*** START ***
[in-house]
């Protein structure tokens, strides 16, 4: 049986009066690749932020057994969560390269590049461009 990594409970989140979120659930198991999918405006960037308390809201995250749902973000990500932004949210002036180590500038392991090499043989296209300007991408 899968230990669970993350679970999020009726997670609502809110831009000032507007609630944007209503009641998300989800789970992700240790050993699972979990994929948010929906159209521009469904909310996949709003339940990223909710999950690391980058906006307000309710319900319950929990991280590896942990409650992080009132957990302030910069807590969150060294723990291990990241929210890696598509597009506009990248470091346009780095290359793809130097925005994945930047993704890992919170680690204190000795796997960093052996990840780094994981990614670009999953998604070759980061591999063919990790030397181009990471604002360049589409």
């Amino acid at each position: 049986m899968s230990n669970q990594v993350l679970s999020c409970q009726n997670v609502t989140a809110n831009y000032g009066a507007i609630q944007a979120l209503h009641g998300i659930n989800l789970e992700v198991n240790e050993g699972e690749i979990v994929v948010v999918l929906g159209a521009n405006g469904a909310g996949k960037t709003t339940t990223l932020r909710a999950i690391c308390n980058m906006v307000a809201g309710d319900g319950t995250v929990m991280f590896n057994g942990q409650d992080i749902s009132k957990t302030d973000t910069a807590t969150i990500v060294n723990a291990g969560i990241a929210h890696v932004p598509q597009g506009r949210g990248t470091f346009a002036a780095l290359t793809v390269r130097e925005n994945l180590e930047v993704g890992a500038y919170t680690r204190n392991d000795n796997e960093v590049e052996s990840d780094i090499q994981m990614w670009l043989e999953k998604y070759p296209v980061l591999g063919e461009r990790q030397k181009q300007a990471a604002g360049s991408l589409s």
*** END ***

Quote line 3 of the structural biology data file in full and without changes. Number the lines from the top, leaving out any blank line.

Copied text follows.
């Amino acid at each position: 049986m899968s230990n669970q990594v993350l679970s999020c409970q009726n997670v609502t989140a809110n831009y000032g009066a507007i609630q944007a979120l209503h009641g998300i659930n989800l789970e992700v198991n240790e050993g699972e690749i979990v994929v948010v999918l929906g159209a521009n405006g469904a909310g996949k960037t709003t339940t990223l932020r909710a999950i690391c308390n980058m906006v307000a809201g309710d319900g319950t995250v929990m991280f590896n057994g942990q409650d992080i749902s009132k957990t302030d973000t910069a807590t969150i990500v060294n723990a291990g969560i990241a929210h890696v932004p598509q597009g506009r949210g990248t470091f346009a002036a780095l290359t793809v390269r130097e925005n994945l180590e930047v993704g890992a500038y919170t680690r204190n392991d000795n796997e960093v590049e052996s990840d780094i090499q994981m990614w670009l043989e999953k998604y070759p296209v980061l591999g063919e461009r990790q030397k181009q300007a990471a604002g360049s991408l589409s």